The European Union and other International Organizations have played an important role in reforming the institutions of post communist societies. Through its accession process, the EU in particular has generated a great deal of activity in institutional reform in central and Eastern Europe. But there is evidence to suggest that these changes are not as authentic and deep as they should be. By tracing East European countries' progress in adopting the EU's acquis communautaire, Wade Jacoby offered five paradoxes the should be considered when designing a democracy promotion strategy.
Existing scholarly literature offers two explanations for how institutional change comes about. On the one hand, there is what Jacoby calls the "occupation literature," in which external power is the driver of reform. On the other hand is the so-called "diffusion literature," in which reforming governments voluntarily scan the world to find best practices to incorporate into their institutional structures. Jacoby presents a third approach, his so-called "patrons and pioneers" model, which more accurately characterizes what worked in postcommunist societies because it combines external power with internal volunteerism.
In the early 1990s, postcommunist leaders looked to the West for models and templates for how to reform their institutions. This slow and voluntary approach offered a certain amount of flexibility in how countries could reform themselves with little coercion from the outside. Once the Agenda 2000 introduced a clear pre-accession program for postcommunist candidate countries, a shift occurred in which institutional reform became much less voluntary and success was tied to a clear reward, EU accession.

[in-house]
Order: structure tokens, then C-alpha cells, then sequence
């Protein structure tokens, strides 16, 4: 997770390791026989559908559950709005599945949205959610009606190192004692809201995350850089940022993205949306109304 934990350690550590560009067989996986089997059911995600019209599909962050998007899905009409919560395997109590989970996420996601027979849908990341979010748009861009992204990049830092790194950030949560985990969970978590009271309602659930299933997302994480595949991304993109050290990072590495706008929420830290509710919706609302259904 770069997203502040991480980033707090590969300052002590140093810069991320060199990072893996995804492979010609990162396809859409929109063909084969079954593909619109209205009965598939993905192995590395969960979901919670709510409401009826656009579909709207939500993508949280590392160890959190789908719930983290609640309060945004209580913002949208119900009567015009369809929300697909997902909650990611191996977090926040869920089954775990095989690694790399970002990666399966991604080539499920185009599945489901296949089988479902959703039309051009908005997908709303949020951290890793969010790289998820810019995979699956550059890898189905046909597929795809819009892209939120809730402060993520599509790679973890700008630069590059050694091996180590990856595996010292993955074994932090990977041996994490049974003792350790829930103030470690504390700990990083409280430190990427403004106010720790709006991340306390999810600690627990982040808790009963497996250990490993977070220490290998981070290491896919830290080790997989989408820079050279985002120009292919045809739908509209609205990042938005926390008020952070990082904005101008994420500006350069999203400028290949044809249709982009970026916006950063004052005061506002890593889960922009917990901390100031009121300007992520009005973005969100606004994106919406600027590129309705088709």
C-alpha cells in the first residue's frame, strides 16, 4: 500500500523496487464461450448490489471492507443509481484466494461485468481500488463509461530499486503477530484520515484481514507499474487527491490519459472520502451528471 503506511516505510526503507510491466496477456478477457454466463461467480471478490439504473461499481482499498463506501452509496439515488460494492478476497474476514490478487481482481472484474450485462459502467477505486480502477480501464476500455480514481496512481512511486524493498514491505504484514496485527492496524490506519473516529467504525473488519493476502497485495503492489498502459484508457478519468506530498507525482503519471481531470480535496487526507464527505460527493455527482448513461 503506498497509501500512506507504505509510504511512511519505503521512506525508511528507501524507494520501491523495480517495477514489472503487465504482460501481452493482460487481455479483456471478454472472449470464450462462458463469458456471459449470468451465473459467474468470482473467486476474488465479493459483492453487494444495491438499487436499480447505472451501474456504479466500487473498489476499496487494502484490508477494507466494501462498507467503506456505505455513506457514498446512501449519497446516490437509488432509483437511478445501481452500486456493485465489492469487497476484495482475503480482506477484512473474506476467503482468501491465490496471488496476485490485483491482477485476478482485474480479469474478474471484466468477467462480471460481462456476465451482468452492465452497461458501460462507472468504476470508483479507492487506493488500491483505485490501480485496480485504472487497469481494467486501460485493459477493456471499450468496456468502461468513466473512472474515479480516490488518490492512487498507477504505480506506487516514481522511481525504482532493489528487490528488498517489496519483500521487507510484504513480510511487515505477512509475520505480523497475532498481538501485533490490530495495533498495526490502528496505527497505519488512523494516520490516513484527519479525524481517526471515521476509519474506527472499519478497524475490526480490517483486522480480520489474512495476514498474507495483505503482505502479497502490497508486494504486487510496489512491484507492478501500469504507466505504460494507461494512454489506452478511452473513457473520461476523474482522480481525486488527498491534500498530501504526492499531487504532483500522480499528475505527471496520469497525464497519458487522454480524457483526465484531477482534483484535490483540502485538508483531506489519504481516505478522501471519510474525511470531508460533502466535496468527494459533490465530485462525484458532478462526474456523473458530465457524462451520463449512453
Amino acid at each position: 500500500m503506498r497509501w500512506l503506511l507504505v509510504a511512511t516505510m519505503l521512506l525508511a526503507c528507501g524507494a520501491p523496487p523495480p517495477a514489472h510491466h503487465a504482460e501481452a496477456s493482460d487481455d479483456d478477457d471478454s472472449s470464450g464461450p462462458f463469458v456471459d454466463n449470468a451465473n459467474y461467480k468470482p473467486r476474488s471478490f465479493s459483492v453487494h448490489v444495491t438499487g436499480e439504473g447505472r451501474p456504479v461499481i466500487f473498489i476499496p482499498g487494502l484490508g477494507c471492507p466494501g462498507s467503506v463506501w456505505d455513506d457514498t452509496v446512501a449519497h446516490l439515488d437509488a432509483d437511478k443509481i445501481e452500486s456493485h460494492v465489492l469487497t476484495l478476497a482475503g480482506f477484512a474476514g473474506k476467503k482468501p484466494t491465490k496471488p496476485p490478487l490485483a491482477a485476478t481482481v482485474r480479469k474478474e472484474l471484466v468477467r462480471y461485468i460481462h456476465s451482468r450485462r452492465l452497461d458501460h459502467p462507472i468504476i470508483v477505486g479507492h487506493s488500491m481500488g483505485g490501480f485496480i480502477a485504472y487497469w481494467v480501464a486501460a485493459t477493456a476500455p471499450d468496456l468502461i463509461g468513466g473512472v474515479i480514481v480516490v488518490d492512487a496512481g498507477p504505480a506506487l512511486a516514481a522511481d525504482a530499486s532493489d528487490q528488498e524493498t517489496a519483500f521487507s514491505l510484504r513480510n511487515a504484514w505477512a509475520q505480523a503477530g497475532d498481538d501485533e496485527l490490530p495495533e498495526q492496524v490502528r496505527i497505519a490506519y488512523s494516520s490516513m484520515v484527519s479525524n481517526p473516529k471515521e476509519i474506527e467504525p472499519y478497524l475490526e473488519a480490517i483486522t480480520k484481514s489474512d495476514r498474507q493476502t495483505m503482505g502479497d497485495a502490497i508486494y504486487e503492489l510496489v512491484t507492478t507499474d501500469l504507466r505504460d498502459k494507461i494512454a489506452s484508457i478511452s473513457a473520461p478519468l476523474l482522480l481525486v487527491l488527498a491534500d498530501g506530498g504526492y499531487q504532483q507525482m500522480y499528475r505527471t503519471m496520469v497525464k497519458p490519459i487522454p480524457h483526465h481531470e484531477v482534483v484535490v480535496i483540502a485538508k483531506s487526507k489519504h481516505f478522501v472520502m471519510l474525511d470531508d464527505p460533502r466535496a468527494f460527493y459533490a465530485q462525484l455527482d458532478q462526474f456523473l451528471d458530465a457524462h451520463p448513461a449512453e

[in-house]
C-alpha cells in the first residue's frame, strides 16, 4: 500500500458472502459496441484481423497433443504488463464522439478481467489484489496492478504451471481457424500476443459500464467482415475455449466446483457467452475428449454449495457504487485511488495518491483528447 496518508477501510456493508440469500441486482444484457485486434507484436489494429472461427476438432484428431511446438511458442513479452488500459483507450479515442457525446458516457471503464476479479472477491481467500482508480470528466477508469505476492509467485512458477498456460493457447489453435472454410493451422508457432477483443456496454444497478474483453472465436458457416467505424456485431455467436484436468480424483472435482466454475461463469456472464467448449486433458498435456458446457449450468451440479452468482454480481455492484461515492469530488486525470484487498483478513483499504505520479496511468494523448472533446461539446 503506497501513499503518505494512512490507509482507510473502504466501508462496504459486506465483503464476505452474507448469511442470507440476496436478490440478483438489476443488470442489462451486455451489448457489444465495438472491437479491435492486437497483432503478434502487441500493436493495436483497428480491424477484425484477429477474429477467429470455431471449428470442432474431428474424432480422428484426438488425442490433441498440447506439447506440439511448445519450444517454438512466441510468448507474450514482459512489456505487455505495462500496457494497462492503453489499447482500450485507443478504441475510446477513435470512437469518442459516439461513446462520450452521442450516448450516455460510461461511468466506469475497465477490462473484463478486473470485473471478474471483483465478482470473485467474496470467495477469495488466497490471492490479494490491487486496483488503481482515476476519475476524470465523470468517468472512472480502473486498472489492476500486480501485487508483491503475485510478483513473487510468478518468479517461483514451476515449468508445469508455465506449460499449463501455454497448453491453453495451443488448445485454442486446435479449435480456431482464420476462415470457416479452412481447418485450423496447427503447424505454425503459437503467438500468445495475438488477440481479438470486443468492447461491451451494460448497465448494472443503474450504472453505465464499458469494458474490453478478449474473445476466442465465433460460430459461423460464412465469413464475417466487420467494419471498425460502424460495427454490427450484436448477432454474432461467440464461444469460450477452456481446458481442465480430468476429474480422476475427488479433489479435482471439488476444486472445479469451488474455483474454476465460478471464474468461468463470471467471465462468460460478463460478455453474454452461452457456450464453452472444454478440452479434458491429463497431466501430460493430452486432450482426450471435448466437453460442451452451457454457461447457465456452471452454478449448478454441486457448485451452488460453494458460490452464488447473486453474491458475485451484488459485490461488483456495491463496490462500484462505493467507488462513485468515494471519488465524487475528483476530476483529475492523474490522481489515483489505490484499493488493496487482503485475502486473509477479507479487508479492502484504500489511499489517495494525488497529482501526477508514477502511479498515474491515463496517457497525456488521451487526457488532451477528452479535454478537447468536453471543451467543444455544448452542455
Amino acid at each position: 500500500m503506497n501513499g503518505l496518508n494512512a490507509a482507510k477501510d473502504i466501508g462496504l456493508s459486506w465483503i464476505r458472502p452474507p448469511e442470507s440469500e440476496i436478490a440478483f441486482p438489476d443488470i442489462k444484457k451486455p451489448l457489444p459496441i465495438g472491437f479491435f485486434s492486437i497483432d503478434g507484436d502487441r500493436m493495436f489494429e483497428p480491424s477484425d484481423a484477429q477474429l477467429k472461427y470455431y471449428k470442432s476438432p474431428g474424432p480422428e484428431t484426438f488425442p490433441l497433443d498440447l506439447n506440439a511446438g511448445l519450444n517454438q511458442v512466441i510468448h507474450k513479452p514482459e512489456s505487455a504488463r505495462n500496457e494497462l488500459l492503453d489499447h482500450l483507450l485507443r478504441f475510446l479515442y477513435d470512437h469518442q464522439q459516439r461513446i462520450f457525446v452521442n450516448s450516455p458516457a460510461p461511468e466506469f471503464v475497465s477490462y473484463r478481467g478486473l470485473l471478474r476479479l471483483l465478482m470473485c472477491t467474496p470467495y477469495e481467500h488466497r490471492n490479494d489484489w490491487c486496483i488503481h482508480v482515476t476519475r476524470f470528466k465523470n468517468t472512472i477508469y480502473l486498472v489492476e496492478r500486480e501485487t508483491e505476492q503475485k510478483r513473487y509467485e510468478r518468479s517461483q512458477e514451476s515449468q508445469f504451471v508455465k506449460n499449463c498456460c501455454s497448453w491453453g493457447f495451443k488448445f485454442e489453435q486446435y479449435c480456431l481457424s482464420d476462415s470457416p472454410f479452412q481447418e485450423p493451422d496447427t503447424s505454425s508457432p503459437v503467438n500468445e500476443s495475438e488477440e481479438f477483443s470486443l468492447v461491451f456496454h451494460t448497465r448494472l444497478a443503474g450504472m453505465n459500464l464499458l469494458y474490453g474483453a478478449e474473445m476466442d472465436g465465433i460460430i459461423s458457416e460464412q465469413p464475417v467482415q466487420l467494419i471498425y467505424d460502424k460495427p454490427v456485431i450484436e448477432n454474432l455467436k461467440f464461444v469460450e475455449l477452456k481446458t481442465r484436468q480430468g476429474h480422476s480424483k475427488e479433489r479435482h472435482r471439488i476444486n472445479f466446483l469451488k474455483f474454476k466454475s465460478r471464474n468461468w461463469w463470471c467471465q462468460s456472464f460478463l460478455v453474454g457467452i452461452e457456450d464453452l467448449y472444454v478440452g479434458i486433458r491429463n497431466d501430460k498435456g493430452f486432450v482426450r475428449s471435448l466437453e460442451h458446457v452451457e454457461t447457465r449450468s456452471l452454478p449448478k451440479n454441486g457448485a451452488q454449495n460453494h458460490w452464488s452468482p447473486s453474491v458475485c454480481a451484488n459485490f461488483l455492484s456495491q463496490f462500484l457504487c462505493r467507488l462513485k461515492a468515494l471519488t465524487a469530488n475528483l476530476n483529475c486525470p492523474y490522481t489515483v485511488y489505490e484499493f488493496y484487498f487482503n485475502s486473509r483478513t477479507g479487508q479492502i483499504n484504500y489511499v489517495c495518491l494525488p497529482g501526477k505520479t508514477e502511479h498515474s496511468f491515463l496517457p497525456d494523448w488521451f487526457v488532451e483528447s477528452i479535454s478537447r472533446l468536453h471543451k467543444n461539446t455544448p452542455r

The East European model of reform is the basis of Jacoby's five paradoxes, which can guide an externally driven institutional reform process. First, the international actors must be flexible (but firm), meaning that reforms should focus on firm principles that must be implemented, but flexible about the actual proposals and models reformers follow. Second, the international community should adapt to local conditions (but without being overly deferential to local practices). After all, the purpose of reform is to change and improve local conditions. Moreover, the IC must drop the idea that they are there to please and help everybody. Effective institutional reform means that there will be winners and losers, and it is important to identify the members of society who might be hurt by reforms. Third, reforms should be sustainable (but should not recreate traditional structures). For reforms to be lasting, it is important that they be captured by committed local partners, but it is important that those partners are not tied to the old institutional structures that are being replaced. The fourth paradox calls for the IC to be determined (but not to raise the bargaining power of veto players by setting the stakes too high). The one who wants it the most will pay the most to get it. Finally, the fifth paradox is that the IC must be patient and strive only to make incremental reforms (but not miss a window of opportunity when it presents itself.) This means that the international community must operate on a longer time-scale with more modest goals, but be sure to keep the reform process moving.